Late-night comedy shows fueled by US politics

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Since the 2016 election, more late night shows have been making skits based on the presidency of Donald Trump, and President Trump has now called for “equal time” on these shows.

Trump’s comments and actions, like his recently proposed tax bill, otherwise known as the “Cut Cut Cut Act,” and even minor tweeting errors like “covfefe” instead of “coverage” have fueled late night hosts in their creation of more political content.The shows with more biting commentary, like Stephen Colbert’s “The Late Show,” have surged in ratings over more neutral shows like Jimmy Fallon’s “Tonight Show.”

“With Donald Trump’s victory in the election, comedians are starting to poke fun at him because it’s easy,” senior Hunter Hanstein said. “So many people thought the election was a joke last year that now they make the presidency a joke.”

Some may say going the political route is taking the easy way ou, but writers struggle to prepare for their shows as news is ever-changing in the political world. As seen in the election of 2016, many late-night shows projected Hillary Clinton’s victory, writers can no longer depend on expectations to drive their sketches. However, many writers of shows like “Saturday Night Live,” “The Daily Show” and “The Late Show” continue to integrate current political events into their shows. Known for its exaggerated portrayal of political figures, “Saturday Night Live” particularly has gained a large audience, with a current average of 9.9 million viewers per episode, according to Variety.

“It must be hard to keep up with political news and integrate it into comedy shows,” junior Iynkary Warren said. “There’s always something new to cover, especially with the Trump administration’s unpredictable actions.”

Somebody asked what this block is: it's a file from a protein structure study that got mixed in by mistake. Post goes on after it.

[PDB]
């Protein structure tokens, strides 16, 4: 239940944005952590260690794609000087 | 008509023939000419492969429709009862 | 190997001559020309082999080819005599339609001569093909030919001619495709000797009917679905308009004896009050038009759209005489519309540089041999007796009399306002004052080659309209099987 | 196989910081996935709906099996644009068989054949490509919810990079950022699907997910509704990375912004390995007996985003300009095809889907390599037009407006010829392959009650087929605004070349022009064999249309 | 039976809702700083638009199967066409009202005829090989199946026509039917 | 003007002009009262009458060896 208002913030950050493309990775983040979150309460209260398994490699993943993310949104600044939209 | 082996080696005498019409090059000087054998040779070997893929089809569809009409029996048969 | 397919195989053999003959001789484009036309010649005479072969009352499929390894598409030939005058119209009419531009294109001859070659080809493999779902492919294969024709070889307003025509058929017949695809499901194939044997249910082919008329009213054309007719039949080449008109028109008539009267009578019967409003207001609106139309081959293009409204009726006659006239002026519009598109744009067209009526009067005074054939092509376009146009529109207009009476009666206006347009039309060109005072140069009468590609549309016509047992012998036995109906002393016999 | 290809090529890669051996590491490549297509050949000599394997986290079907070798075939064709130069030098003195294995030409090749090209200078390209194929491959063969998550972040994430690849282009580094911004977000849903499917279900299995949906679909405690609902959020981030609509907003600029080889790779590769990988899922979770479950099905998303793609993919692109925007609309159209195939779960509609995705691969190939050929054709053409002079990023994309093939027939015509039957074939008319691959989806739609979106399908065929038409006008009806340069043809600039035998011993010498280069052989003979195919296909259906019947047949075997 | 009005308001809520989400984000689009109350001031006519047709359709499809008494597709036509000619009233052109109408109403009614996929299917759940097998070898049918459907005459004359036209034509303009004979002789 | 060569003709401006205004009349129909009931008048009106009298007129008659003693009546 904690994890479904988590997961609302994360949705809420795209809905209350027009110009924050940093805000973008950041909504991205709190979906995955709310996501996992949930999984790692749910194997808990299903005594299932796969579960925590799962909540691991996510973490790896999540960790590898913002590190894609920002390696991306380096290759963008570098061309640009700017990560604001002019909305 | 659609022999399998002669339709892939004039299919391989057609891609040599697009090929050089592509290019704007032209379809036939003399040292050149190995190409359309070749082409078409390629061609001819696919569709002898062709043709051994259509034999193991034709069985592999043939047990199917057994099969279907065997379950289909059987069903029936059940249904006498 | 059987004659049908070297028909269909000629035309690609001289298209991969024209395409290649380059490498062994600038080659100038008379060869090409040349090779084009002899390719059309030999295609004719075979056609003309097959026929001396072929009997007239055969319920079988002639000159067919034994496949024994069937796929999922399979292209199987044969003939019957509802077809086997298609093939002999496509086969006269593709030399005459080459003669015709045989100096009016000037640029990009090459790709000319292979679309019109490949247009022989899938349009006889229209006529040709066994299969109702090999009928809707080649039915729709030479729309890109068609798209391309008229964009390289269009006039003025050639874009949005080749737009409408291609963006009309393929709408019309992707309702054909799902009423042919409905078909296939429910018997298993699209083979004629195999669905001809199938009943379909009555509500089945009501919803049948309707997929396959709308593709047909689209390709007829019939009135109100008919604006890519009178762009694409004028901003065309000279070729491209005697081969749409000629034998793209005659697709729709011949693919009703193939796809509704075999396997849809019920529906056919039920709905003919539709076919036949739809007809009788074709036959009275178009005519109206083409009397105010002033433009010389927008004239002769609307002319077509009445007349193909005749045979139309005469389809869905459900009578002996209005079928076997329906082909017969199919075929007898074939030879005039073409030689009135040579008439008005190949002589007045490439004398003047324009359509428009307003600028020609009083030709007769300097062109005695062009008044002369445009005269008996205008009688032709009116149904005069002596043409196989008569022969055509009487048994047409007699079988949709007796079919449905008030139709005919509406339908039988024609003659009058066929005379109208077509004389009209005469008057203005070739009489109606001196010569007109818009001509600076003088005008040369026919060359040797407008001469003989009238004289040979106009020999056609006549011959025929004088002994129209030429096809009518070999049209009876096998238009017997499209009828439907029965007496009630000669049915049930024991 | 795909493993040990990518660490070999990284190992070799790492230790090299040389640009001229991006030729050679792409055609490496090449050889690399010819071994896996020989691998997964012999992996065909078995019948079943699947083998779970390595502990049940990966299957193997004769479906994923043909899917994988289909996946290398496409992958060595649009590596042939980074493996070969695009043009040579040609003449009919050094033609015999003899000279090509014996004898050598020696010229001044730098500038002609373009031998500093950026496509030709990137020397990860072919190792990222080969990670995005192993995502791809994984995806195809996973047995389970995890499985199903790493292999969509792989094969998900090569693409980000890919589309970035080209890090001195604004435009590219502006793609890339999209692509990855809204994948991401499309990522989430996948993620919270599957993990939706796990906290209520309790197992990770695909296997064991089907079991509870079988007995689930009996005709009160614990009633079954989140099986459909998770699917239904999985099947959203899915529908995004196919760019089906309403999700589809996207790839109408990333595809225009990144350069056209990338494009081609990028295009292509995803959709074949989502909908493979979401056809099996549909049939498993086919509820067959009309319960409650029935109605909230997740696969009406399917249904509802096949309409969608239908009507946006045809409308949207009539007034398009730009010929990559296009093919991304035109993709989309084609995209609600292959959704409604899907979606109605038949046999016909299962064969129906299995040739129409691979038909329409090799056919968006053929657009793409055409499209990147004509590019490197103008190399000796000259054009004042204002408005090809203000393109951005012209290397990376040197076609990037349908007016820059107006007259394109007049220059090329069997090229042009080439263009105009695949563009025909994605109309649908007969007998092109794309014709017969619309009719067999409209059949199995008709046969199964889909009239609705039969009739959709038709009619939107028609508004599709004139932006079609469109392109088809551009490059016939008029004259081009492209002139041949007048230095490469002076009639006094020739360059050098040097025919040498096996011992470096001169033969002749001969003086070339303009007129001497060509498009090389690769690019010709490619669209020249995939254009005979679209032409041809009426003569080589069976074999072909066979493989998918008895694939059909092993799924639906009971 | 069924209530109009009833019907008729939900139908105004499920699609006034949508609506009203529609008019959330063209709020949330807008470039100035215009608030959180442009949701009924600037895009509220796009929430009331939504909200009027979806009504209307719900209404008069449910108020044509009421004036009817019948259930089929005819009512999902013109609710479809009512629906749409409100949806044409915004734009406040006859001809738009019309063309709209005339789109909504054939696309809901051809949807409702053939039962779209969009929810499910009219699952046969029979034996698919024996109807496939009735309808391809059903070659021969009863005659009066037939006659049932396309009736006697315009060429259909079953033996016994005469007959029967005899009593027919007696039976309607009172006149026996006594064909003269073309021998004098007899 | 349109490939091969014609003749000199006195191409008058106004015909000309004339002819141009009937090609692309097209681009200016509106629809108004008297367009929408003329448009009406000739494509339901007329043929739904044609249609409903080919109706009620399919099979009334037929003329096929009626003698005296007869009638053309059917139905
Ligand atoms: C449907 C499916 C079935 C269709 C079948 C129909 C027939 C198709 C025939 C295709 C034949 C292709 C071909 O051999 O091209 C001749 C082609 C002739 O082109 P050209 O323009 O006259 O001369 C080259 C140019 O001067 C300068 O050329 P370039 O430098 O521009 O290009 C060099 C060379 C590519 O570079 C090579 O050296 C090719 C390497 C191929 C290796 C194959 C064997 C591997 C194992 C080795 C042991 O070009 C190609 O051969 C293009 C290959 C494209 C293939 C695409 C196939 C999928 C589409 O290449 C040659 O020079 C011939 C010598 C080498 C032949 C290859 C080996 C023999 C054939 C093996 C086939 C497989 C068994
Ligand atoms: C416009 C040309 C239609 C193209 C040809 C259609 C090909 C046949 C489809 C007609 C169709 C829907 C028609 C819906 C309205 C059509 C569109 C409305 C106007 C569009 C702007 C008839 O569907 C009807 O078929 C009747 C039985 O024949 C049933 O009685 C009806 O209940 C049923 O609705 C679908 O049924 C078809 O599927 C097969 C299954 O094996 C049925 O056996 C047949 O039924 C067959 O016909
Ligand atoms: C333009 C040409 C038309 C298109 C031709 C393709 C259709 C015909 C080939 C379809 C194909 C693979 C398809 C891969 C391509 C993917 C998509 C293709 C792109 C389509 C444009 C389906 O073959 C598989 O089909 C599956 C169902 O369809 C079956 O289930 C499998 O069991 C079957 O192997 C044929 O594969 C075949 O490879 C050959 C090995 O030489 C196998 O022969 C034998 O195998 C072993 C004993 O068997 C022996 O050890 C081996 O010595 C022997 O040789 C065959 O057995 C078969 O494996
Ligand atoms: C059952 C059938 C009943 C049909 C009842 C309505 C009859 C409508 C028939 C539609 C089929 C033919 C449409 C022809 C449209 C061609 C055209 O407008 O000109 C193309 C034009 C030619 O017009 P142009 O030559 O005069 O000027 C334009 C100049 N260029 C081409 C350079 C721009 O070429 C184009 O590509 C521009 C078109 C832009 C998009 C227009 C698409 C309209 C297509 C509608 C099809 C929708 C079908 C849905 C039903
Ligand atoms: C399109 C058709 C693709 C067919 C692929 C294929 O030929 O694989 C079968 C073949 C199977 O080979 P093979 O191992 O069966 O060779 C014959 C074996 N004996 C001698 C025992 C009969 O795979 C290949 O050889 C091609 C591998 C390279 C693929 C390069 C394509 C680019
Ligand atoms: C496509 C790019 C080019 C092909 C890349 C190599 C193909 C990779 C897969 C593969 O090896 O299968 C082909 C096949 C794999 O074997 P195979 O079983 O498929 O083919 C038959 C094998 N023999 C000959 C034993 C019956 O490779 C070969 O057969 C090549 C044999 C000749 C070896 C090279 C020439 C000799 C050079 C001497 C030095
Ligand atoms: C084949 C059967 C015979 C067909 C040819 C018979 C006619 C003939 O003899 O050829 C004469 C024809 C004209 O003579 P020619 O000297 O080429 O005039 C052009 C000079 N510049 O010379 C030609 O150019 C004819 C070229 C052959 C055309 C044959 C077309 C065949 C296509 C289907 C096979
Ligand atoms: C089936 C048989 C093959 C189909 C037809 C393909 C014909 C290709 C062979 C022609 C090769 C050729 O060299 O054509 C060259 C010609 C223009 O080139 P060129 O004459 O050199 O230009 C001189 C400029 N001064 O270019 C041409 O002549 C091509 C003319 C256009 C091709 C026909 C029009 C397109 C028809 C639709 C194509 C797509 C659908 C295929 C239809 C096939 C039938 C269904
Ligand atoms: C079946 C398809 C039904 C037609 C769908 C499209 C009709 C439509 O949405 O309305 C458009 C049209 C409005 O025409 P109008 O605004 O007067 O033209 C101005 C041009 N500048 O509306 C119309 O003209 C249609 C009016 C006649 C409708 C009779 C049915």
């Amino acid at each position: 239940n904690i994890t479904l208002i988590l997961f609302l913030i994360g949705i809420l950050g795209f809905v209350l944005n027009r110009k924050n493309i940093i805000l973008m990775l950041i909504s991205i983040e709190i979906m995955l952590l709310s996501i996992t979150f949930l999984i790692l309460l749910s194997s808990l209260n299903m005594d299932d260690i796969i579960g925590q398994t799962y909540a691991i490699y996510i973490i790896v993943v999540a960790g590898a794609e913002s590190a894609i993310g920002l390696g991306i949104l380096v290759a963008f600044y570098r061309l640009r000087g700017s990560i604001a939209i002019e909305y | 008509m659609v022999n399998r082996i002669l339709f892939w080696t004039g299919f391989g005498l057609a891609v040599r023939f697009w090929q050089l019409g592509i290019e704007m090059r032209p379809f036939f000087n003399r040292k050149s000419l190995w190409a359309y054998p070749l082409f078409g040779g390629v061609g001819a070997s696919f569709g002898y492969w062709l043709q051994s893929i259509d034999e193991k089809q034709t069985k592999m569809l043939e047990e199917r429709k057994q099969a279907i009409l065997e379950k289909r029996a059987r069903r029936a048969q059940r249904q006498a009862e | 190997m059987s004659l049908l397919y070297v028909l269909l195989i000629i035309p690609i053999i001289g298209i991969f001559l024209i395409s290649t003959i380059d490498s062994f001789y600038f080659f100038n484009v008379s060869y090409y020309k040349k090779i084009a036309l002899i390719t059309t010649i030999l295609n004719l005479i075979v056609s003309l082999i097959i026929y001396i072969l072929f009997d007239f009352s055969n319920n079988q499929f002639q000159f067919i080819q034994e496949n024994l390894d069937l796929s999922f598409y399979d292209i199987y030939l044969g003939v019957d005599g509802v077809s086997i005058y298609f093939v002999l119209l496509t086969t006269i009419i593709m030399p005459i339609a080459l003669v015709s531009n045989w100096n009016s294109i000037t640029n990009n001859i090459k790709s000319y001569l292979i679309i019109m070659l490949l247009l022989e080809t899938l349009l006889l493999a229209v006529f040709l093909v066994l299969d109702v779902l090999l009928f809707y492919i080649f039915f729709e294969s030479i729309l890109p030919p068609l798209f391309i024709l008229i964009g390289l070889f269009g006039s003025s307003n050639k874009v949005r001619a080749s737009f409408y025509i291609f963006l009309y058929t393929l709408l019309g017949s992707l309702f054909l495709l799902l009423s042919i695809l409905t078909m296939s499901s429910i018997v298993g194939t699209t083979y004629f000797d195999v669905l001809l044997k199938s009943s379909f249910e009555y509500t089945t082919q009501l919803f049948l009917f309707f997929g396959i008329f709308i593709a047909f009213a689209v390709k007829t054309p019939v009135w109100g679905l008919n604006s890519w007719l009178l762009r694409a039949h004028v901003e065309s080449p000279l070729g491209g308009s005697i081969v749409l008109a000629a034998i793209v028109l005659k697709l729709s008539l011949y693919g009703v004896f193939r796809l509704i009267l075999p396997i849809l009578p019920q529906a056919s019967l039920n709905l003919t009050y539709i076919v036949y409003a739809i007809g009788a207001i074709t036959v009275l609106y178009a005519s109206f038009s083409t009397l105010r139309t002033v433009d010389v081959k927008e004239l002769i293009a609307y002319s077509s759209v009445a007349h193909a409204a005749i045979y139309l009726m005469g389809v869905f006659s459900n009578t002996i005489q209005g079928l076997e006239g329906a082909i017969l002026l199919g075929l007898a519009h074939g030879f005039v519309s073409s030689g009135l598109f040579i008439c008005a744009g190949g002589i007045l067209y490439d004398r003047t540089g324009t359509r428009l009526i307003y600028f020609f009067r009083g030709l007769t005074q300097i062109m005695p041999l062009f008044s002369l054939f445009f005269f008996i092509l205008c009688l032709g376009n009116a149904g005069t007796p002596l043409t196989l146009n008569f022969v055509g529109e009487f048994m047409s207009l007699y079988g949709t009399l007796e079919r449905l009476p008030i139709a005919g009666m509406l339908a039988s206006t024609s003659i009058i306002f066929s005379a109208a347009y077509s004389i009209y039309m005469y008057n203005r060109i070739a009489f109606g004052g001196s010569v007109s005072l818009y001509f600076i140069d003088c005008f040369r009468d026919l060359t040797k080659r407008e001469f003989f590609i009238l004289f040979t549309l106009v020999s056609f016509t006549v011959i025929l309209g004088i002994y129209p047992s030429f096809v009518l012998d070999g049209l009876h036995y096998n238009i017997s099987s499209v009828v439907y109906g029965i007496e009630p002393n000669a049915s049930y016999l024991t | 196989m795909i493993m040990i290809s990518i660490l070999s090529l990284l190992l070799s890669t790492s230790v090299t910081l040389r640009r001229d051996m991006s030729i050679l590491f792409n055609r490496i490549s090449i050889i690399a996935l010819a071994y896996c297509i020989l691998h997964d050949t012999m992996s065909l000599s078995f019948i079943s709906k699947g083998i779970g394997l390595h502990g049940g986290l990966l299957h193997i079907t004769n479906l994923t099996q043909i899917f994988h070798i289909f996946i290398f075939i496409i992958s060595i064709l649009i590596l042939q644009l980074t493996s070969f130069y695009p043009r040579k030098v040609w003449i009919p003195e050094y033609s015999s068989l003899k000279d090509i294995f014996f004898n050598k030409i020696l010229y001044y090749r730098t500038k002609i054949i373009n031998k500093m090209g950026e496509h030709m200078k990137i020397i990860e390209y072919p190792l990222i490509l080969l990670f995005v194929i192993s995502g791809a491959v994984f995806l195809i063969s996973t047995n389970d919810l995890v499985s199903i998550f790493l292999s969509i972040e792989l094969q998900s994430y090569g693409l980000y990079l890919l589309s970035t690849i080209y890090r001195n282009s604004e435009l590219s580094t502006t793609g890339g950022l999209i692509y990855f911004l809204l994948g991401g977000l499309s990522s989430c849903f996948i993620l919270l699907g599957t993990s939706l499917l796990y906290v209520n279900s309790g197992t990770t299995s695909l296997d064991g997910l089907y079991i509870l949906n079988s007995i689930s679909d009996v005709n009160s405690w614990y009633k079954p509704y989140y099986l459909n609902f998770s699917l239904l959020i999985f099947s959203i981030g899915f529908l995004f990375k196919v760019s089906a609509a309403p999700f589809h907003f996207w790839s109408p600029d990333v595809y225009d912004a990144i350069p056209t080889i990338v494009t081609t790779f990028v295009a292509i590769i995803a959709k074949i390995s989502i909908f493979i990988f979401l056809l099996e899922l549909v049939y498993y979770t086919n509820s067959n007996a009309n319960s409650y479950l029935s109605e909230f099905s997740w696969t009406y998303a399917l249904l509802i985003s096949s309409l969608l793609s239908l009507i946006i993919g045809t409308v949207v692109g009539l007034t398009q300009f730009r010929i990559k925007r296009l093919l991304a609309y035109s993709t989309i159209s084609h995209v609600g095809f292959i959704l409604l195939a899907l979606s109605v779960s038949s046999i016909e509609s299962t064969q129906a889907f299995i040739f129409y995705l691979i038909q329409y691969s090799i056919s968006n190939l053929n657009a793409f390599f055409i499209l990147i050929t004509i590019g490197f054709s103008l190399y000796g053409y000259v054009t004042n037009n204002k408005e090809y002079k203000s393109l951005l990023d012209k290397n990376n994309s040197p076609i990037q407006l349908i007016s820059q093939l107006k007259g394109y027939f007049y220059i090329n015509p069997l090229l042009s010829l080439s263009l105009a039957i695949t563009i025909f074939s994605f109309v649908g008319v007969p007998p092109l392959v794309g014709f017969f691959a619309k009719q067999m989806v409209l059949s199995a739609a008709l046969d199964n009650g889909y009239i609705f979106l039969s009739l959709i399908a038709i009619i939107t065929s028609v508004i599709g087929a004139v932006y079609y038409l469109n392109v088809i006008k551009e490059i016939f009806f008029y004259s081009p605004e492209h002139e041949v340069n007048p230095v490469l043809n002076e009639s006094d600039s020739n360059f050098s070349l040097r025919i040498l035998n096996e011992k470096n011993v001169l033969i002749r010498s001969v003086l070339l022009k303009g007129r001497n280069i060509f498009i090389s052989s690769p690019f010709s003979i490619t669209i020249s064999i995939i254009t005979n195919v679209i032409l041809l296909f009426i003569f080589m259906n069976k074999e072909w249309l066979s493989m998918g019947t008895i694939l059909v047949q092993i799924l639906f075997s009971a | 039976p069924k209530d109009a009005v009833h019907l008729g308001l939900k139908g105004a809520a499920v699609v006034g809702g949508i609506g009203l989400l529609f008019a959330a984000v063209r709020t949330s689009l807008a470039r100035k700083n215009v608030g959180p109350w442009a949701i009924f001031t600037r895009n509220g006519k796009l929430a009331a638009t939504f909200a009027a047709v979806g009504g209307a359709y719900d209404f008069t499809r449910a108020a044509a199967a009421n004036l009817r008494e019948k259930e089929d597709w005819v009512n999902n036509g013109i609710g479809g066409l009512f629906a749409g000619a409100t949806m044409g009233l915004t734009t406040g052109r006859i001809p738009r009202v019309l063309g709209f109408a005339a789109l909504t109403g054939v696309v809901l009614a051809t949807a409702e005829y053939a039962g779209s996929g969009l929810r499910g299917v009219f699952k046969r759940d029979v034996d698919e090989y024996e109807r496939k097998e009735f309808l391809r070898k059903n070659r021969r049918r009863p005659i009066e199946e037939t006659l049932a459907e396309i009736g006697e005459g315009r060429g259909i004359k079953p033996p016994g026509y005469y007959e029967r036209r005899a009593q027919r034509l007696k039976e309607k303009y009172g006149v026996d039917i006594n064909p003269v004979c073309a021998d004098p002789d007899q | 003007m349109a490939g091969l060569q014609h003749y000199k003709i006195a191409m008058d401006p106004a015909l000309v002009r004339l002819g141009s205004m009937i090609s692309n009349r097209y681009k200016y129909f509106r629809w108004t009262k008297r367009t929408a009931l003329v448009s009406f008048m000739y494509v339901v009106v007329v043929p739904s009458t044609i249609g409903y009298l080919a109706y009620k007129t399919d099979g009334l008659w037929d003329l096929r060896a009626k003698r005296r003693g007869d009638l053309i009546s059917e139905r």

Comedy shows have been particularly poking fun at the current Republican political officials, including President Trump, Attorney General Jeff Sessions and Vice President Mike Pence, alienating their more conservative viewers. Some are concerned by the projected loss of conservative viewers, but according to the “New York Times,” the content has allowed multiple of these shows to surpass others that pride themselves on their political neutrality.

“The hosts of a lot of late night shows are more liberal, so it makes a lot of sense that they’re making fun of Trump on their shows,” Warren said. “After all, their audiences are mostly liberal as well.”

Past presidents have also always been targets of late night hosts, as the face of the nation, but none to the extent that President Trump has. This may be due to his extremely controversial views on certain subjects, which allows shows to build upon the backlash that he receives. There has even been a show created called “The President Show” starring Anthony Atamanuik as Trump, in which a fictional President Trump records a weekly show to bypass the “fake news” and tell his own side of things. Shows ridiculing Trump have been increasingly popular and are projected to continue rising in the next two years.

“Donald Trump tweets about [late night comedy] all the time. Whenever “SNL’s” Alec Baldwin comes on and does a Donald Trump skit, you’ll see the next morning on how “SNL” is not funny,” Hanstein said. “I definitely think it makes an impact on real world politics, because it does pop up in the news very often.”

Though President Trump has a large following, late night comedy has made him the focus of many of their comedic sketches. While some believe this use of politics alienates some of the show’s viewers, it has actually propelled late night comedy shows to the forefront of television programming.

“Sometimes the political sketches can be funny; sometimes shows try too hard to make a joke out of everything, “ Hanstein said. “I definitely think there’s a grey area between what’s appropriate and what’s not, but a majority of late night shows end up bringing a lot of viewers because of it.”